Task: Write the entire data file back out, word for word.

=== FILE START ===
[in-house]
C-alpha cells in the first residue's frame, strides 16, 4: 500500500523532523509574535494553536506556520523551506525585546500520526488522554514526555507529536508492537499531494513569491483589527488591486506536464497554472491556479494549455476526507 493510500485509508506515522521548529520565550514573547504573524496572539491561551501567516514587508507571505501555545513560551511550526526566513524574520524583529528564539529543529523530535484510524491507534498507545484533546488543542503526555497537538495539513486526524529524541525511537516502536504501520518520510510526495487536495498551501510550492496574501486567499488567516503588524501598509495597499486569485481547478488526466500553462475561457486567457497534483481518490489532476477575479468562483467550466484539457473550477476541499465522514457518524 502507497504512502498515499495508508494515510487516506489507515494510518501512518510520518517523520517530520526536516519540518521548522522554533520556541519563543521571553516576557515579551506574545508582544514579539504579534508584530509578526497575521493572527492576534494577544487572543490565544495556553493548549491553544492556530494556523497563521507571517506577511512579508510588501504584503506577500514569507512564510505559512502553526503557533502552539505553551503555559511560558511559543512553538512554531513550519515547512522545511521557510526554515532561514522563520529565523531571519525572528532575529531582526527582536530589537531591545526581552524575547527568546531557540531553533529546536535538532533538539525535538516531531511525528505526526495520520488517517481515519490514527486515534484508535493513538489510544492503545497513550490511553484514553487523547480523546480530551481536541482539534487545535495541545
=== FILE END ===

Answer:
[in-house]
C-alpha cells in the first residue's frame, strides 16, 4: 500500500523532523509574535494553536506556520523551506525585546500520526488522554514526555507529536508492537499531494513569491483589527488591486506536464497554472491556479494549455476526507 493510500485509508506515522521548529520565550514573547504573524496572539491561551501567516514587508507571505501555545513560551511550526526566513524574520524583529528564539529543529523530535484510524491507534498507545484533546488543542503526555497537538495539513486526524529524541525511537516502536504501520518520510510526495487536495498551501510550492496574501486567499488567516503588524501598509495597499486569485481547478488526466500553462475561457486567457497534483481518490489532476477575479468562483467550466484539457473550477476541499465522514457518524 502507497504512502498515499495508508494515510487516506489507515494510518501512518510520518517523520517530520526536516519540518521548522522554533520556541519563543521571553516576557515579551506574545508582544514579539504579534508584530509578526497575521493572527492576534494577544487572543490565544495556553493548549491553544492556530494556523497563521507571517506577511512579508510588501504584503506577500514569507512564510505559512502553526503557533502552539505553551503555559511560558511559543512553538512554531513550519515547512522545511521557510526554515532561514522563520529565523531571519525572528532575529531582526527582536530589537531591545526581552524575547527568546531557540531553533529546536535538532533538539525535538516531531511525528505526526495520520488517517481515519490514527486515534484508535493513538489510544492503545497513550490511553484514553487523547480523546480530551481536541482539534487545535495541545